See the full poem below:

How would we read the Harvard arms,
If we took another look?
The letters of veritas,
Tossed across
Three open books,
Like eight simple seeds?

I’d saywe can read this creed
Not just in the words, but in the deeds
Of the man we celebrate today.
A man of exemplary mind,
Who is also exceptionally kind.

Yet before these accolades and degrees,
He grew up in Pontiac, Michigan.
The son of two refugees
who immigrated to America:
Two fighters who came here looking shoreward,
Two survivors dreaming higher, looking forward
At the new opportunities their son could seize.

It’s apparent President Bacow
Got the best from both his parents;
Like his mother, he’s characteristically optimistic.
Like his father, he speaks with integrity, sincerity, clarity;
He is both outstandingly honest
And marvelously modest.

Being raised by parents who’d witnessed oppression’s worst
Is what makes President Bacow so well-versed
In the American dream. It speaks to his personality,
But also the fact that this dream is his reality.

I only needed to speak with him for two minutes
Before I knew why he is in it:
Tikkun olam, to repair the world.
He knows that to repair it is to share its
Freedoms and dreams, especially at a university
Dedicated to excellence through diligence, daring and diversity.

President Bacow knows Harvard is not a place:
It is an idea, which also can be a face
Of higher education, where every day we make
The unknown perceivable and the impossible achievable,

We know if we are to be a school
With a purpose we teach for, we must ask more
of ourselves and our world.
Because great ideas don’t just unfurl;
They must be sought out,
Not just thought out,
But brought out
Of the best of ourselves. Because, in fact,
Veritas is to act.
It’s this commitment in everything we do
That makes our work here
Both tremendous and true.
Our motto far heard at Harvard,
Pushing us forever forward,
Toward the pursuit of truth at its most
Transformative and tenacious, audaciously
Seeking it not just in Widener’s shelves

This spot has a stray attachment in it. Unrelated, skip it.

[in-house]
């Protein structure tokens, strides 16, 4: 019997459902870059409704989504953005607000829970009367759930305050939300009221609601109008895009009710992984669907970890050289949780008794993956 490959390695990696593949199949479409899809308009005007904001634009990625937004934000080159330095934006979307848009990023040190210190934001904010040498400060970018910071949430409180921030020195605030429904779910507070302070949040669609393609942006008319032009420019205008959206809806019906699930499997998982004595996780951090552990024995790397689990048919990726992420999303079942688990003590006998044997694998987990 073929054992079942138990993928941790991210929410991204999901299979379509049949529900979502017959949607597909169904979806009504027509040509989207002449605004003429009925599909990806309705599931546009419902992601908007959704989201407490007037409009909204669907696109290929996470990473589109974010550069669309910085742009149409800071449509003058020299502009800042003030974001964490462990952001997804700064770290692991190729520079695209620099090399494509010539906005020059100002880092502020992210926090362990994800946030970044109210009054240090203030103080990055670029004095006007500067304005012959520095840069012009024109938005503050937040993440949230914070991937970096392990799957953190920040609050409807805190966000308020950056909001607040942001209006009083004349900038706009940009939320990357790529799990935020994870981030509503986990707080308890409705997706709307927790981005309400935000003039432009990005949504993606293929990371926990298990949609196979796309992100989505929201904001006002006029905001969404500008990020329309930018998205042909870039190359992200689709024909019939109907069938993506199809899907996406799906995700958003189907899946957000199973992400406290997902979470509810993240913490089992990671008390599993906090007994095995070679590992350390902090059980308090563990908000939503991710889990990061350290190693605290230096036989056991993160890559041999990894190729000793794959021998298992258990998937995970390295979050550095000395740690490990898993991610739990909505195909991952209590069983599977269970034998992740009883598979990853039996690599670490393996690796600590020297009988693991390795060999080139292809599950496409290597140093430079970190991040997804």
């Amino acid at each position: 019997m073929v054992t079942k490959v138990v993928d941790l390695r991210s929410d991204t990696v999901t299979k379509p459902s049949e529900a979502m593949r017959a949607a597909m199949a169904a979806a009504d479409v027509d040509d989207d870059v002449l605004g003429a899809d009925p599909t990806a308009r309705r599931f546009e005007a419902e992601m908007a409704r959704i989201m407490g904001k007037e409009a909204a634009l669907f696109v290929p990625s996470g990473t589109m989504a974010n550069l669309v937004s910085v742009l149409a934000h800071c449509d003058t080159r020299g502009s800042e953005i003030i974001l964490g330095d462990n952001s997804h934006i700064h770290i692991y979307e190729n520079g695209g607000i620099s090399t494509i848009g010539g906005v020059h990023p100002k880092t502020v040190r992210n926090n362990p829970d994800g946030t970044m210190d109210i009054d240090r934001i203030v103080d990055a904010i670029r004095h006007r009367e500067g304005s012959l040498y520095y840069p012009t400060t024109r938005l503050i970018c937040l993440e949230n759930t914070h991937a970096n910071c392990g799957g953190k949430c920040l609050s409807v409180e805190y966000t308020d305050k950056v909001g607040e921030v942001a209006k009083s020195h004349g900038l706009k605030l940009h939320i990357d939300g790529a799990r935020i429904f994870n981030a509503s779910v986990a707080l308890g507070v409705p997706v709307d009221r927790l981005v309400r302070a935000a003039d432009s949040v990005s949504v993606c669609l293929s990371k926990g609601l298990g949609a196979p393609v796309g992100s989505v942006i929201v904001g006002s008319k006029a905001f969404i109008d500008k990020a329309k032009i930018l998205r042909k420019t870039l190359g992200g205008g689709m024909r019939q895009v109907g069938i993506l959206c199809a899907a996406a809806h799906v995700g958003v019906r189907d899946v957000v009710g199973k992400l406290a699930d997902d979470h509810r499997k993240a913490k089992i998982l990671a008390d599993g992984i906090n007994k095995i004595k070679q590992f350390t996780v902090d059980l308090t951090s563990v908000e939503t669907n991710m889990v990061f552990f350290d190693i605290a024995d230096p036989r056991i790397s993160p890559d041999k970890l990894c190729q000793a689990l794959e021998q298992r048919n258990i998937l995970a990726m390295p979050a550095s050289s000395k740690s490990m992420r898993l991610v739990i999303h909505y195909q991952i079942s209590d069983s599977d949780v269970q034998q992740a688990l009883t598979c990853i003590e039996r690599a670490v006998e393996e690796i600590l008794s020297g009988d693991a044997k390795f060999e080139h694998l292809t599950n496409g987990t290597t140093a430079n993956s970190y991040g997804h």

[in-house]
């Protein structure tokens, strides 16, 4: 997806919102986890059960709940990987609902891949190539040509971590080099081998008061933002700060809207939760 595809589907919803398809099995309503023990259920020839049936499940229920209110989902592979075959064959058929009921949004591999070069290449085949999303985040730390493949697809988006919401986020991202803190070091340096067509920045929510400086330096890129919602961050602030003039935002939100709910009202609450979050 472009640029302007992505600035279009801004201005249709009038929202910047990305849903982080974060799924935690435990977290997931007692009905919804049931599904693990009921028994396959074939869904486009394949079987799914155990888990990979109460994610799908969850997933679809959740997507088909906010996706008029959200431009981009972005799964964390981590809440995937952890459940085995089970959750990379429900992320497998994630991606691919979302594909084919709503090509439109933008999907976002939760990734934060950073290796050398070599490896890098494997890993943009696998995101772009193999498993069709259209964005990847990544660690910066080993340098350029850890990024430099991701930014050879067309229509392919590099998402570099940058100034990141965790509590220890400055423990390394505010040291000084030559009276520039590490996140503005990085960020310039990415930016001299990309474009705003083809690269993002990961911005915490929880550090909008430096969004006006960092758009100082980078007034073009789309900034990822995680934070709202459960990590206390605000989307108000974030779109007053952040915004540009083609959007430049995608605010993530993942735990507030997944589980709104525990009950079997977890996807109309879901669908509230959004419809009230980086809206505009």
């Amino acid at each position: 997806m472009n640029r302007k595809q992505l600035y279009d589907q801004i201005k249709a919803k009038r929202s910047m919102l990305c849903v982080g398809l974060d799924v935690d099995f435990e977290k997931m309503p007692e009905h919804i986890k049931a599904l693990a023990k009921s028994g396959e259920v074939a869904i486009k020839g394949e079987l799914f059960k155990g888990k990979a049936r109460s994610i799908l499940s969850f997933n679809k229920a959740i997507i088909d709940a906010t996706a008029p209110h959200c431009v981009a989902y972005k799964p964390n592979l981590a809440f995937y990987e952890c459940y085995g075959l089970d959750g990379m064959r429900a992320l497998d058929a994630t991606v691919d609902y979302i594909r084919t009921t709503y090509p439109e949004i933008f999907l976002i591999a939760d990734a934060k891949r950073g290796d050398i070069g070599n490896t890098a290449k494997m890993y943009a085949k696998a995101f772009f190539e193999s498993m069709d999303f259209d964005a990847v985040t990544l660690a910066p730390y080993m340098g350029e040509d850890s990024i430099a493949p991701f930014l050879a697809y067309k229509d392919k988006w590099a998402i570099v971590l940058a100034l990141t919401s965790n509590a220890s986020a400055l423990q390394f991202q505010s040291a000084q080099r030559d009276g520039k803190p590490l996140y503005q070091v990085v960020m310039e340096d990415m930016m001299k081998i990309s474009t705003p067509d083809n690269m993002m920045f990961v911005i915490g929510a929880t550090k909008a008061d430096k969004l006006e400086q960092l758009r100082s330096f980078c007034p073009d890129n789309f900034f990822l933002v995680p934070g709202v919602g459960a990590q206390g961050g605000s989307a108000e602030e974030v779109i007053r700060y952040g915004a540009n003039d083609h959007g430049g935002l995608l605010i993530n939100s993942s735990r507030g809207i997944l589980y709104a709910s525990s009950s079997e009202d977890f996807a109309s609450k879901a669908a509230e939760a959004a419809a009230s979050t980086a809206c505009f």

But also inside our wiser selves.

If you ask President Bacow’s wife of 43 years, Adele
You’ll hear her tell that he’s always ready for the next adventure,
That it’s not simply a gesture
When he says: “Call me Larry”.
He understands we are all comrades who carry
The very weight of getting to create the world here,
This extraordinary gathering of legendary luminaries and visionaries.

President Bacow knows now is not the time to back out
The present is to act out of purpose, allow our service
To serve an us far greater than the yard.
The question is hard,
But how should we read our school’s creed?
When the mind is freed, when we take another look,
We see that the books are open,
The silence of a blank page broken
By truth being shared, written, spoken.

Meaning we can both learn new truths as we are teaching,
We can give answers as we are reaching for questions
Which suggests veritas is not in the knowing, but in the growing
Into both a truth seeker and truth speaker,
Meaning we can make mountains as we run,
As long as we climb towards veritas as one
Harvard, meaning we can shape the sea as we sail
And the only way to fail is to not learn from the journey,
And the only way to triumph is to share what we know to be true.

And so I ask you to join me as we witness and welcome
The man who reminds of us of the veritas we can all find,
The man who loves Harvard, but whose love is not blind:,
The honest, the very brave and of exemplary mind,
The man whose truth will change our community, our country,
And our kind:

Lawrence S. Bacow, the 29th President of Harvard University.

Final Thoughts on Amanda Gorman Poems

Finally, Amanda Gorman’s meteoric rise from a powerful performance at the presidential inauguration to bestselling author is truly remarkable.

Her poetry exemplifies the power of words and their ability to change the world. Her work serves as a reminder of the value of representation and the influence that diverse voices can have on the literary landscape.

The five poems highlighted in this blog post are only a small sample of Gorman’s talent, and it is clear that she is a literary force to be reckoned with.

We are excited to see her continued growth and impact in the coming years.